These assignments are considered out of order for the sake of clarity of presentation. …For the remainder of the opinion.. by 11th Appellate Dist Court

GA: Another Cop Caught with Child Porn

February 19, 2010 Comments off Former Forsyth deputy sheriff sentenced on child porn charges.

More corrupt and hypocritical double standards of police officers and public officials possessing child pornography.

Gainesville — Milton Scott Pruitt, 41, of the Forsyth County Sheriff Department, was sentenced today by United States District Judge William C. O’Kelley on charges of receiving and possessing child pornography.

Acting United States Attorney Sally Quillian Yates said of the case, “This defendant was once entrusted with protecting the public’s safety as a law enforcement officer but chose to violate that public trust by victimizing innocent children when he used the internet to receive child pornography on his home computer. To make matters worse, on at least one occasion, he also used a Forsyth County Sheriff’s computer to view child pornography while he was working. By prosecuting child pornography offenders such as defendant Pruitt, this office is working to make our community safer for our children. This sentence underscores the substantial consequences for people who possess images of children being sexually exploited.”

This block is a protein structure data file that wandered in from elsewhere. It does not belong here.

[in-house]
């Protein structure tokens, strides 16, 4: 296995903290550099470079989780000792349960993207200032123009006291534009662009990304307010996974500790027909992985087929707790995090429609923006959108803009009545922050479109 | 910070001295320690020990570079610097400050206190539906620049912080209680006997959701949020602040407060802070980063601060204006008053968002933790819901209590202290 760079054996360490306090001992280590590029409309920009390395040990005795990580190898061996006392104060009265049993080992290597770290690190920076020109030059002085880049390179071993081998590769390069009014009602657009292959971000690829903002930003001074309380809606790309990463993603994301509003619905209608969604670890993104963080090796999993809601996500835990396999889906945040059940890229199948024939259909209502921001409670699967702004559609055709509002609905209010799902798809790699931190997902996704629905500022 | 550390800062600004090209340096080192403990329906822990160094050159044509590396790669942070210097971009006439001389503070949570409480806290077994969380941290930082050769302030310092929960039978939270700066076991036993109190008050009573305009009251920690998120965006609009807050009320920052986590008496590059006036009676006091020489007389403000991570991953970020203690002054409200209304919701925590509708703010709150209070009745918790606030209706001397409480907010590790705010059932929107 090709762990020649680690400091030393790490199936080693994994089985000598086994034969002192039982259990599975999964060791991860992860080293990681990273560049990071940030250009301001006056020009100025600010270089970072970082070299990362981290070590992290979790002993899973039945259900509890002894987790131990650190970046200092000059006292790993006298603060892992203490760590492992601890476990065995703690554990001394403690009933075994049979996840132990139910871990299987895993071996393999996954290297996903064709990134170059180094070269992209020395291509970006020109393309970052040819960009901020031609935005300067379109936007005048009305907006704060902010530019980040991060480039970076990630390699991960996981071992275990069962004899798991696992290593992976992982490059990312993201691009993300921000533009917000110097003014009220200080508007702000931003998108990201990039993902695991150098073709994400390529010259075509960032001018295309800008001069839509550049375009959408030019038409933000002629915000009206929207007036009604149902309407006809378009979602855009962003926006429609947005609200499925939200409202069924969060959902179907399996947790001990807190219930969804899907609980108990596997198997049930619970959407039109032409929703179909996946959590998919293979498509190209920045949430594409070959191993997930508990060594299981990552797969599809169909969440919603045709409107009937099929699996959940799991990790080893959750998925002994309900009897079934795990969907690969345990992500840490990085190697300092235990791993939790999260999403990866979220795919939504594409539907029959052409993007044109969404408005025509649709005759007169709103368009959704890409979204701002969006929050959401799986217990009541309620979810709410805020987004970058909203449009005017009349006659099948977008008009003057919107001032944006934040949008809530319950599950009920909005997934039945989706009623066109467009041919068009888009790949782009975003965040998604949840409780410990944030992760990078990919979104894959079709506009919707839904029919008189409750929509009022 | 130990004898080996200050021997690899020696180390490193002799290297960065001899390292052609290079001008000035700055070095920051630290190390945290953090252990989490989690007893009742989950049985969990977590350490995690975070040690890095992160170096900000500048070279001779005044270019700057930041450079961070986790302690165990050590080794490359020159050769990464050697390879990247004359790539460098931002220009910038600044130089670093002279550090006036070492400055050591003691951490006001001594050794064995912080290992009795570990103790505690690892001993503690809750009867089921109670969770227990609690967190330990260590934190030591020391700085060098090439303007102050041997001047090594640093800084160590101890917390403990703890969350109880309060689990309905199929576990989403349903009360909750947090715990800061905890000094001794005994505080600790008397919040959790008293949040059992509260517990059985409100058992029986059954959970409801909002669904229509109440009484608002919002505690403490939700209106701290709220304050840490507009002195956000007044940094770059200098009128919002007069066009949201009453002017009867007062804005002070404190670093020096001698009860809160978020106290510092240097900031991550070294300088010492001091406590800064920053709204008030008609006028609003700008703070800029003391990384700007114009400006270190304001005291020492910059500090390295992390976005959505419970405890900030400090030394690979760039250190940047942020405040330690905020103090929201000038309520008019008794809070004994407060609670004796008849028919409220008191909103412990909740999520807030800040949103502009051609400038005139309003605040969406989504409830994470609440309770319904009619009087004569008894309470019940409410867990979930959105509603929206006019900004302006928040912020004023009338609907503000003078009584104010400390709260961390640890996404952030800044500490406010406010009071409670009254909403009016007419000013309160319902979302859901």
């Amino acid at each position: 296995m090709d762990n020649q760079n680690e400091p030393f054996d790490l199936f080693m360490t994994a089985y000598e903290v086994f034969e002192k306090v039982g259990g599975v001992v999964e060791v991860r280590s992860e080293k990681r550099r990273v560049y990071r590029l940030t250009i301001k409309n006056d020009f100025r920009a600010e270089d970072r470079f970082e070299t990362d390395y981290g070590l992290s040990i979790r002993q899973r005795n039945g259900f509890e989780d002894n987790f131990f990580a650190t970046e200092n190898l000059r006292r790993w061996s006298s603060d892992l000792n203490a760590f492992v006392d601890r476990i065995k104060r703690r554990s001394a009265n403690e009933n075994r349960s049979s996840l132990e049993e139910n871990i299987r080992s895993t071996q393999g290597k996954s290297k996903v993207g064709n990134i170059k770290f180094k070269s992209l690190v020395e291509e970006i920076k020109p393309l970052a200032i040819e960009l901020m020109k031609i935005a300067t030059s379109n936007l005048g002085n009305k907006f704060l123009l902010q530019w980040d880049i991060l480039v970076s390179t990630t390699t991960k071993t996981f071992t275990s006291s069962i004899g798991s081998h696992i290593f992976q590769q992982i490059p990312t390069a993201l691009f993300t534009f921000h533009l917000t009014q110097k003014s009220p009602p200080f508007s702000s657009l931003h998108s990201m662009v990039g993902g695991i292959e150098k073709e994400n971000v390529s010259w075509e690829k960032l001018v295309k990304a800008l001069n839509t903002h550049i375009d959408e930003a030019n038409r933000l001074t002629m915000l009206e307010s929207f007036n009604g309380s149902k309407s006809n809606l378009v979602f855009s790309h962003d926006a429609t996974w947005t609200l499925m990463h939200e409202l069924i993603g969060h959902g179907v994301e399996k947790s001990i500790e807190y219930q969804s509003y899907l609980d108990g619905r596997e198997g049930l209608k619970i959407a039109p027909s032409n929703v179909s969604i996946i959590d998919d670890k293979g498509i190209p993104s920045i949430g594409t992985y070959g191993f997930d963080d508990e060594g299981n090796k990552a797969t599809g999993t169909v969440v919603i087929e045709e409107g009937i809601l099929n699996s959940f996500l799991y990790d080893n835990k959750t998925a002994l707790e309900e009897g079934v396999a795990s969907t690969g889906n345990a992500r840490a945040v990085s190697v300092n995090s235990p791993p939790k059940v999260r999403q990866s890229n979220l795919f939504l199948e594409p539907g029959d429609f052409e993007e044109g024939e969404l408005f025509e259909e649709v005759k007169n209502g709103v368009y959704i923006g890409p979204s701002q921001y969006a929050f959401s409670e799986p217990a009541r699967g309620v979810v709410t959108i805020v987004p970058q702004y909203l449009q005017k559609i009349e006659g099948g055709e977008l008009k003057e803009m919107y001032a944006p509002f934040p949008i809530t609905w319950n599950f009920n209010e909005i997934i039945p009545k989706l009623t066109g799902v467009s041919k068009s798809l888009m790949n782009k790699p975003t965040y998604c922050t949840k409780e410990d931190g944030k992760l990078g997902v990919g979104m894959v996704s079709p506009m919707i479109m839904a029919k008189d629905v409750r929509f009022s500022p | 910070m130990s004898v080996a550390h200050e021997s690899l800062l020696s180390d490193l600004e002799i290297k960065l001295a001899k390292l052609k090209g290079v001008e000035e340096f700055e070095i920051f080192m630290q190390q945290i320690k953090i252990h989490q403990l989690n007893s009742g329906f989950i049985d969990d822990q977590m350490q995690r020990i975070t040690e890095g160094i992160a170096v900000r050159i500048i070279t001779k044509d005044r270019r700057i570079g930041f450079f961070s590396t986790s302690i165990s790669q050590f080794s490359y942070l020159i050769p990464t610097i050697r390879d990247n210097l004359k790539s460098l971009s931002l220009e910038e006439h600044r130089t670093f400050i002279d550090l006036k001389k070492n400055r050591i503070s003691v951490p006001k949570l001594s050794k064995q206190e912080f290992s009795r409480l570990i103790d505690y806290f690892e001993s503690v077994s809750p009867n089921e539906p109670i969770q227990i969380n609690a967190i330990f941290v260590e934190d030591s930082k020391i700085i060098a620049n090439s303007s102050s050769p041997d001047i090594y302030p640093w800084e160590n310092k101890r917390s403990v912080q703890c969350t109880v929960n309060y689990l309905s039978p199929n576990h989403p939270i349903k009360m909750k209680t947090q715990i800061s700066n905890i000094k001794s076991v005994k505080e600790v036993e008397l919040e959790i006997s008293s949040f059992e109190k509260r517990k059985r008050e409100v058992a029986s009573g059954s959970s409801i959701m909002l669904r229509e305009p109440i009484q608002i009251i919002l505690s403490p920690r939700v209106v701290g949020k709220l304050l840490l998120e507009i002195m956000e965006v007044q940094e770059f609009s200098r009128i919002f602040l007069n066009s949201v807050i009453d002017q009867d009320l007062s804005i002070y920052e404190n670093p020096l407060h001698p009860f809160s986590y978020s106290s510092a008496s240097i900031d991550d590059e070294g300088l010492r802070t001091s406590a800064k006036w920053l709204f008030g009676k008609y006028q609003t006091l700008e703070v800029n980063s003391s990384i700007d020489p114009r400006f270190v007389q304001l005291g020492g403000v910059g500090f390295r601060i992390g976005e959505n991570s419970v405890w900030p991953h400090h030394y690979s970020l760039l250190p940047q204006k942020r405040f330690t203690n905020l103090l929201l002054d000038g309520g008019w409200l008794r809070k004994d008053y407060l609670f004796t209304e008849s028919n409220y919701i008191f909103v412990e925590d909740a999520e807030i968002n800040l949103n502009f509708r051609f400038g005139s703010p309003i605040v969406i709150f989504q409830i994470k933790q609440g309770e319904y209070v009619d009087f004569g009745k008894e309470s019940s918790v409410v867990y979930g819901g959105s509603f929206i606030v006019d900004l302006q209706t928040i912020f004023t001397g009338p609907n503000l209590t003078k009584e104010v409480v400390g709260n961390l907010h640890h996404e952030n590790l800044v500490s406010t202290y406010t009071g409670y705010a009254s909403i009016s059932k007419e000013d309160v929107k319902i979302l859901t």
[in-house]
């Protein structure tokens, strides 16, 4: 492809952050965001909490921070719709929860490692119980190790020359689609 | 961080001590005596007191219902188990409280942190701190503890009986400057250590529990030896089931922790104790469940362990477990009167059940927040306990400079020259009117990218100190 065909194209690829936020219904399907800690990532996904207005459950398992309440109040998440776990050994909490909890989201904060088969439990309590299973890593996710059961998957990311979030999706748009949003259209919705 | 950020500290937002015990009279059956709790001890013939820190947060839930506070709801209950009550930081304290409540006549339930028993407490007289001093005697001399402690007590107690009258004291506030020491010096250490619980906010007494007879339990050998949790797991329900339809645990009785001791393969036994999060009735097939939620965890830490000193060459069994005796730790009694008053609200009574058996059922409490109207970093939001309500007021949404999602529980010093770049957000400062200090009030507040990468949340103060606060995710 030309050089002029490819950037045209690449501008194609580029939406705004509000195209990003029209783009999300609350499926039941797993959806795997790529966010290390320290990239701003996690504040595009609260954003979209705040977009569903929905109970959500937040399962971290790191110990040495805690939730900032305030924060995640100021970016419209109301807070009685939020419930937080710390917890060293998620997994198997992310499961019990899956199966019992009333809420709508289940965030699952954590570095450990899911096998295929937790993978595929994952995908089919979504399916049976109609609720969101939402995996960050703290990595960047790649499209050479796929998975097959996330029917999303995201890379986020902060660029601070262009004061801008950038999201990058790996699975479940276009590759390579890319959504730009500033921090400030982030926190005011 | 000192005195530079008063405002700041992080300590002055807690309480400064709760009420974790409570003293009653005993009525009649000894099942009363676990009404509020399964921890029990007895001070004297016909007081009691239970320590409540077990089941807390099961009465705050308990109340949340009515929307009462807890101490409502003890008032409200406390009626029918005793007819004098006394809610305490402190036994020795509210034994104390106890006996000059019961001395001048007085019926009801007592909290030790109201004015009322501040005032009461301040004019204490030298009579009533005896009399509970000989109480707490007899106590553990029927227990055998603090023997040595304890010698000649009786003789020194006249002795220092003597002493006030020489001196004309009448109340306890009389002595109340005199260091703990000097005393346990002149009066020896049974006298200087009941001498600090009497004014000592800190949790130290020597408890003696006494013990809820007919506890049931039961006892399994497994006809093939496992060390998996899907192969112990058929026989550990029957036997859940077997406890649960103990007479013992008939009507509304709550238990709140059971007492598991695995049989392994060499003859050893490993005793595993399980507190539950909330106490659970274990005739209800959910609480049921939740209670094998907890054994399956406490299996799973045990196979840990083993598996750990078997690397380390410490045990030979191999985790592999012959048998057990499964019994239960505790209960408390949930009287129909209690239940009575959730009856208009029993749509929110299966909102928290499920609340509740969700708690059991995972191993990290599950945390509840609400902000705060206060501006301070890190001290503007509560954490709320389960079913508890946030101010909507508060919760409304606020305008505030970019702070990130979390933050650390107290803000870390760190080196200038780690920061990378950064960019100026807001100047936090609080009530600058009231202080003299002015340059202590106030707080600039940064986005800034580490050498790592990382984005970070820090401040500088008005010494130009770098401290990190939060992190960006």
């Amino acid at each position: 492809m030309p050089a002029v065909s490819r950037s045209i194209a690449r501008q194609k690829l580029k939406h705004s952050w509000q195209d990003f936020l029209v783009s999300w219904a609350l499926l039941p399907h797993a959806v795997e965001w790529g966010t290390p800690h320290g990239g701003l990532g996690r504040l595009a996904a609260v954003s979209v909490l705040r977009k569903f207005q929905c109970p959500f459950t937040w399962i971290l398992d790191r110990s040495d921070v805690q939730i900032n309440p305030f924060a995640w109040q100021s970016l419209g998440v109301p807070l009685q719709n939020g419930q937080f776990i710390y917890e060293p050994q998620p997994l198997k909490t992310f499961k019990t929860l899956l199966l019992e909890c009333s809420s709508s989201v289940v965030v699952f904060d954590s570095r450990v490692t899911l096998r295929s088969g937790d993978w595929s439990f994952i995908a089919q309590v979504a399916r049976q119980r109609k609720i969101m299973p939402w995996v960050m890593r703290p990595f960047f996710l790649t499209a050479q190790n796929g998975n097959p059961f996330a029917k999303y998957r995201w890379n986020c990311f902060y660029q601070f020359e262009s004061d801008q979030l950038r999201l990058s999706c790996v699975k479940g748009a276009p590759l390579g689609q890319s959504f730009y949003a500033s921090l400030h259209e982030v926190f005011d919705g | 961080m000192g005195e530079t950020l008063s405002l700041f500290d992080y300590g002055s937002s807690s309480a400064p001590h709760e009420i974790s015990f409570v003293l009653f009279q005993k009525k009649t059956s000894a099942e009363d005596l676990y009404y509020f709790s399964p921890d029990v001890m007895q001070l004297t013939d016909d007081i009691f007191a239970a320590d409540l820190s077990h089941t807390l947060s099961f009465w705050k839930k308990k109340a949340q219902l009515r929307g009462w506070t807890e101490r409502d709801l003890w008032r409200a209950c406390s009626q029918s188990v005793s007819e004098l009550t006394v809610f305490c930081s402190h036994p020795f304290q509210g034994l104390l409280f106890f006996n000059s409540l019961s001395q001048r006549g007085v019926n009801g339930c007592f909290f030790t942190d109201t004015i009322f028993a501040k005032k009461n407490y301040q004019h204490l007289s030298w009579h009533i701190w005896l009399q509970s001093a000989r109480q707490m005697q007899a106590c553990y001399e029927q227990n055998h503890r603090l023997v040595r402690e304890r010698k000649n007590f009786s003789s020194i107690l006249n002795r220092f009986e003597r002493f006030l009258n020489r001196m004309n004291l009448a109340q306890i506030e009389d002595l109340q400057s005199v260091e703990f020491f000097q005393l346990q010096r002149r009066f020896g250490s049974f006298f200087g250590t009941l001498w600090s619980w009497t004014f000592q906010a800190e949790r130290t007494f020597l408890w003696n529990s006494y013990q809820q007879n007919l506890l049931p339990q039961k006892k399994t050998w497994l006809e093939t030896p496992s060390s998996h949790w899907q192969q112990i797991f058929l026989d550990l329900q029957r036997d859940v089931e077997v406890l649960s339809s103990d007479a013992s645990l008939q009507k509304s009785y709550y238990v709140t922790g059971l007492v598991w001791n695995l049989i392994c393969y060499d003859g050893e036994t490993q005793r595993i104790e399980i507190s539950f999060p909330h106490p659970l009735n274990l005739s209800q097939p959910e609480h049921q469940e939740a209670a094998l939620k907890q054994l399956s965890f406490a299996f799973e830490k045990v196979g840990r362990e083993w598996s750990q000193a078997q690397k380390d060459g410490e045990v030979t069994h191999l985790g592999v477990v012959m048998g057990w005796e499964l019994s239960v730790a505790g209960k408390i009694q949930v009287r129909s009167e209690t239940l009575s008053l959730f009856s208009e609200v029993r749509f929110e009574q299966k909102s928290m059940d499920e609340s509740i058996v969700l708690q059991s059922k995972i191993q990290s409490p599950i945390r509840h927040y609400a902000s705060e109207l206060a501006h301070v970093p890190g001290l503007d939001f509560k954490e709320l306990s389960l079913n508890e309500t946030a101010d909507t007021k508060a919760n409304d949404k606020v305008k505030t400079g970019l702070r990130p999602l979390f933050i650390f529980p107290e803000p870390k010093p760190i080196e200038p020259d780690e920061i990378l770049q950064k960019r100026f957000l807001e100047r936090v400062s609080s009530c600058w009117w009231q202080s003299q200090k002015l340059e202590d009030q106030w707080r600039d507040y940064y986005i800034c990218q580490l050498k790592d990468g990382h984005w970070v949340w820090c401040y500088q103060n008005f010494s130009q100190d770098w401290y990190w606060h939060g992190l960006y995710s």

While working the overnight shift on March 15, 2007, Pruitt, a sergeant supervising other patrol deputies, used his in-car laptop computer to access child pornography stored as evidence in a Forsyth County detective’s computer file. Pruitt accessed and viewed 10 images of young children engaged in sexually explicit conduct. Pruitt’s illicit computer activity was discovered several weeks later by an employee of Forsyth County’s information technology department, who reported Pruitt’s conduct to the Sheriff’s Office. The Sheriff’s Office referred the case to the GBI. During a subsequent interview with a GBI agent, Pruitt admitted that he accessed and viewed the pornographic images because he was “just curious.”

Following his admission, GBI seized Pruitt’s home computer and conducted a forensic examination of its hard drive. The examination revealed more than a hundred images of child pornography and numerous Internet searches for such images.